It’s being reported that approximately 228 pension funds have shares in Norton. And, those funds reportedly have about £14 million invested in Norton. When all is said and done, these pension funds will likely get nothing from the administration. And that means that a lot of people’s pension money will go up in smoke.
Currently, the British Government is investigating whether any criminal offenses took place in the marketing and receiving of these funds. Details on what the investigation has or has not found are quite sparse. We’ll have to wait for more information to draw any conclusions.
Norton’s Total liabilities
So all tolled, Norton has outstanding debts of £28.352 million. And it’s whatever is leftover from Norton’s assets that will be used to pay back its creditors.
Norton does have some Debtors who owe the company money. But the outstanding amount due is far less than the company’s liabilities.
BDO’s report says that 57 debtors owe Norton £860,000. Two of those debtors owe the majority of the debt, and they owe Norton £798,000. As you can see, that’s just a drop in the bucket to Norton’s total liabilities.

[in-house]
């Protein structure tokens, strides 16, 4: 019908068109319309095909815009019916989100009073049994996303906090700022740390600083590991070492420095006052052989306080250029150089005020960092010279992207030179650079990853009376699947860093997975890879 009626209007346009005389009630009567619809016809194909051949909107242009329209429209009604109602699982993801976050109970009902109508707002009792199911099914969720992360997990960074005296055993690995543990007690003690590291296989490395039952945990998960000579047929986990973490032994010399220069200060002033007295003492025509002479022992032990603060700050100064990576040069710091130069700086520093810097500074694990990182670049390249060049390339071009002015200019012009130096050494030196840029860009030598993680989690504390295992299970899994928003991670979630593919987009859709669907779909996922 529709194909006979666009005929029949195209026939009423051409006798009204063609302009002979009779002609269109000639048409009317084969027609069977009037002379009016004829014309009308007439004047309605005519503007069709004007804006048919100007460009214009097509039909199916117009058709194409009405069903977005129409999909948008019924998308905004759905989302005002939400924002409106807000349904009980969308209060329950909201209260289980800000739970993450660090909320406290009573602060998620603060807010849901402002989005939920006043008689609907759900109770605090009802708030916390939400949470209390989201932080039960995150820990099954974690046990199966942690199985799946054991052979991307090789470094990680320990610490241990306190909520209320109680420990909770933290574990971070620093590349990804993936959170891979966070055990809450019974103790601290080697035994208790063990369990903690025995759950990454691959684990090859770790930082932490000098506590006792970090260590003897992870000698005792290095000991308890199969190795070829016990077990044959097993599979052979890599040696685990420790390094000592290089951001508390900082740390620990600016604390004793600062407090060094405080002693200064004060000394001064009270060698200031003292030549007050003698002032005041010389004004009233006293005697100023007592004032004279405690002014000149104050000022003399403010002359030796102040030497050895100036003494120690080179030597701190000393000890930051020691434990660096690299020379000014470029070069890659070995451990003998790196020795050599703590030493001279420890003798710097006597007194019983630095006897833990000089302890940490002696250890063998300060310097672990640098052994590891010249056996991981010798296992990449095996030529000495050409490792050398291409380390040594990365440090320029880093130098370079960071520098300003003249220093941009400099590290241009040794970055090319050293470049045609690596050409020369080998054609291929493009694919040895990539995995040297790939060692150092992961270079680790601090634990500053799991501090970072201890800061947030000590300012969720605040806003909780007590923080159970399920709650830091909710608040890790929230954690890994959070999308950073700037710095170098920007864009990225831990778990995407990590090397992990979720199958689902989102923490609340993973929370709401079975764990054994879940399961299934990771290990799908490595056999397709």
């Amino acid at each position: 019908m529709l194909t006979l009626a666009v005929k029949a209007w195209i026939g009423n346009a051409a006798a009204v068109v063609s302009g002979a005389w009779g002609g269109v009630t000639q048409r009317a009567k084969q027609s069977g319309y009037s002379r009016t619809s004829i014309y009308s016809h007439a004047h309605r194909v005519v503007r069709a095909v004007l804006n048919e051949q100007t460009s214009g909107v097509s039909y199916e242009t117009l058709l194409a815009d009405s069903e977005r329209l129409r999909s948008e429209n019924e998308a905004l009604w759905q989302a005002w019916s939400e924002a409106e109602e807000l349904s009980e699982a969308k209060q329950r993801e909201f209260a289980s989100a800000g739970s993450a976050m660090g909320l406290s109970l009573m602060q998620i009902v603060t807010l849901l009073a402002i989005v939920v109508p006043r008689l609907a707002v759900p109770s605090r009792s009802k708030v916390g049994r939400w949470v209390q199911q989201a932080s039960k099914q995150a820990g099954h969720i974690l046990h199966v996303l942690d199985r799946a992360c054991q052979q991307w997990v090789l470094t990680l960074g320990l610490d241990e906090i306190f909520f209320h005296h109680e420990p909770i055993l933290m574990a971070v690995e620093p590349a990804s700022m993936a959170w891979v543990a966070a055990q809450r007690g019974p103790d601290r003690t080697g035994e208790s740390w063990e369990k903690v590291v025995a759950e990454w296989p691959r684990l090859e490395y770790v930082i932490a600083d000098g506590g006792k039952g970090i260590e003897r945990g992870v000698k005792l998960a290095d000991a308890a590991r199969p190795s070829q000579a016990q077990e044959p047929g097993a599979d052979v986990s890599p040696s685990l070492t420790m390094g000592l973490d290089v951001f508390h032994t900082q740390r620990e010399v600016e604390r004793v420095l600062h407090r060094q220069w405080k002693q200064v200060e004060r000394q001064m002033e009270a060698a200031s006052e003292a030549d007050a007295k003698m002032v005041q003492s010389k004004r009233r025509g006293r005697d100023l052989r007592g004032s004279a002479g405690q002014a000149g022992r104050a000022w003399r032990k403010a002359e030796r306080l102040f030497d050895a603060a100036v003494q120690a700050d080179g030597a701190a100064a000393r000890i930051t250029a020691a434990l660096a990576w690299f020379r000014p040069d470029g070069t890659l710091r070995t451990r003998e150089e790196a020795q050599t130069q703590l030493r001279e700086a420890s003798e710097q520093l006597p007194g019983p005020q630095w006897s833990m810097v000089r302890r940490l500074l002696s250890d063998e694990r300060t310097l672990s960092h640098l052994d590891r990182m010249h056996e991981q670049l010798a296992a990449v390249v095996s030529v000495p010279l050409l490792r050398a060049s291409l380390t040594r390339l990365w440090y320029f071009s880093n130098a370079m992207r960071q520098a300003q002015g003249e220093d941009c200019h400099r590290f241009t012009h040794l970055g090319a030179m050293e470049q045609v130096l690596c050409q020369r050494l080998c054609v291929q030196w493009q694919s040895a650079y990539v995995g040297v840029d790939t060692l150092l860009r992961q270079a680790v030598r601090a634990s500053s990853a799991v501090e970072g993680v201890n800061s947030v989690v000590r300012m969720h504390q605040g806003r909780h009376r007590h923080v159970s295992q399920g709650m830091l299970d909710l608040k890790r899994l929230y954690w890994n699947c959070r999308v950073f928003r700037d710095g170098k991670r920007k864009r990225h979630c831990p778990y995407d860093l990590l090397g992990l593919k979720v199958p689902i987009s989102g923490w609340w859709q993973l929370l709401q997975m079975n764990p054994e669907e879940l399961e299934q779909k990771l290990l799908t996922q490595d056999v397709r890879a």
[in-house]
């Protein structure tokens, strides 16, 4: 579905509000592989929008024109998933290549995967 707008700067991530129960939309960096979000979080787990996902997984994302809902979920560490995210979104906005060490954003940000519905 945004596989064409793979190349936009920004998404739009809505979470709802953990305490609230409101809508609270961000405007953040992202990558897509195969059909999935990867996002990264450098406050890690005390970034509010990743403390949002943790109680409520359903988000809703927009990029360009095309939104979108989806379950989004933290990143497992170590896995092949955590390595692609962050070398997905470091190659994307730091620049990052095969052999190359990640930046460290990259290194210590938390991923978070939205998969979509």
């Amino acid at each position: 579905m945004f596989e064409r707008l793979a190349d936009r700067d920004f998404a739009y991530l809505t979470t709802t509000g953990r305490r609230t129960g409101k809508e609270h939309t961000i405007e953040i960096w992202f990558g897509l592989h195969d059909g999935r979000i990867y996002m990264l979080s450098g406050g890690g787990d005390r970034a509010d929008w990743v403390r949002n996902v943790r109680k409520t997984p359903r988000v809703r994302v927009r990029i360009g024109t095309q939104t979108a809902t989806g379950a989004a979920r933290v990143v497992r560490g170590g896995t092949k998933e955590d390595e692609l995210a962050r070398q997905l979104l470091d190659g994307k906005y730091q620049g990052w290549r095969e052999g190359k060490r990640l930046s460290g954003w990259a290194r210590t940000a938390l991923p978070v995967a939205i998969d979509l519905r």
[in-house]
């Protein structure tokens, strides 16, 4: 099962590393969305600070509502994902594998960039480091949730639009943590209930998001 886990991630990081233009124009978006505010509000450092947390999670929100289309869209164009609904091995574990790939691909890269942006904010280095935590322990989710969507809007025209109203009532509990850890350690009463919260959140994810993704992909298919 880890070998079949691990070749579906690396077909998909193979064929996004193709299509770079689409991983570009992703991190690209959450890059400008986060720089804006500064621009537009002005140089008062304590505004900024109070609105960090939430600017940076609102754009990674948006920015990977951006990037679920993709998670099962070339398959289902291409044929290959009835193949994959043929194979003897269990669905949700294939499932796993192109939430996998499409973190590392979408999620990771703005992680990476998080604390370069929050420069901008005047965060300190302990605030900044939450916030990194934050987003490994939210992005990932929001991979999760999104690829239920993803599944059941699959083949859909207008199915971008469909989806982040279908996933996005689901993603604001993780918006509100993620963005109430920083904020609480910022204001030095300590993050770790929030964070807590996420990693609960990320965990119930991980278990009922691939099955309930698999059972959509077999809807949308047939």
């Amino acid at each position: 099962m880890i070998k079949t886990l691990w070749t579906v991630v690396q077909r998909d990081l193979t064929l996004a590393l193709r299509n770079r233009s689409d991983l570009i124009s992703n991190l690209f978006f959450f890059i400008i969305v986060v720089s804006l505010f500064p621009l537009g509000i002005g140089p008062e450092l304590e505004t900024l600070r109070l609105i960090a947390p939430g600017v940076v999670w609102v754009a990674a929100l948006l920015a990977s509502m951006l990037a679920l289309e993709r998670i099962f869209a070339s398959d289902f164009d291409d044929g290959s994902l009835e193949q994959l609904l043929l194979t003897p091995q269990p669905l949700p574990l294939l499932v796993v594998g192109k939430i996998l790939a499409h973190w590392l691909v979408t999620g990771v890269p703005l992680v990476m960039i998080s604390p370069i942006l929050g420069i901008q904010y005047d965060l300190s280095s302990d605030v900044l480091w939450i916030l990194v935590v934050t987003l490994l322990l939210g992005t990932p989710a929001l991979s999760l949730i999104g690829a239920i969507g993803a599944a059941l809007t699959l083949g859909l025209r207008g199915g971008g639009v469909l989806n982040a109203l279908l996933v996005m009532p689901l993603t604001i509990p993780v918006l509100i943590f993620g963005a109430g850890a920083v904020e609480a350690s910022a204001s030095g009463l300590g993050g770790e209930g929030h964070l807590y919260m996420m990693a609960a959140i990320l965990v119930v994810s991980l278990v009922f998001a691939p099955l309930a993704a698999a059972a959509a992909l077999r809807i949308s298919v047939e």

Sad for more than motorcyclists
Norton’s entering into administration is a terrible thing for so many people. Workers are out of jobs. Customers lost their deposits, and some have lost their bikes. Pension fund holder’s retirement funds have taken a hit. As a result, the pension holder’s retirement accounts will be lower than anticipated. This could potentially result in a smaller monthly check for the retirees who have shares in Norton.
We have to give a tip of the hat to UK’s Superbike Magazine for their extensive and detailed coverage of the Norton fiasco. If you would like to read more about Norton’s administration, you go to their website and check out the following stories:
Here’s to hoping that BDO can come up with at least enough money from Norton’s assets and intellectual property to pay back some of the money for all involved. And in the best-case scenario, find someone financially solvent to bring the Norton brand back once and for all.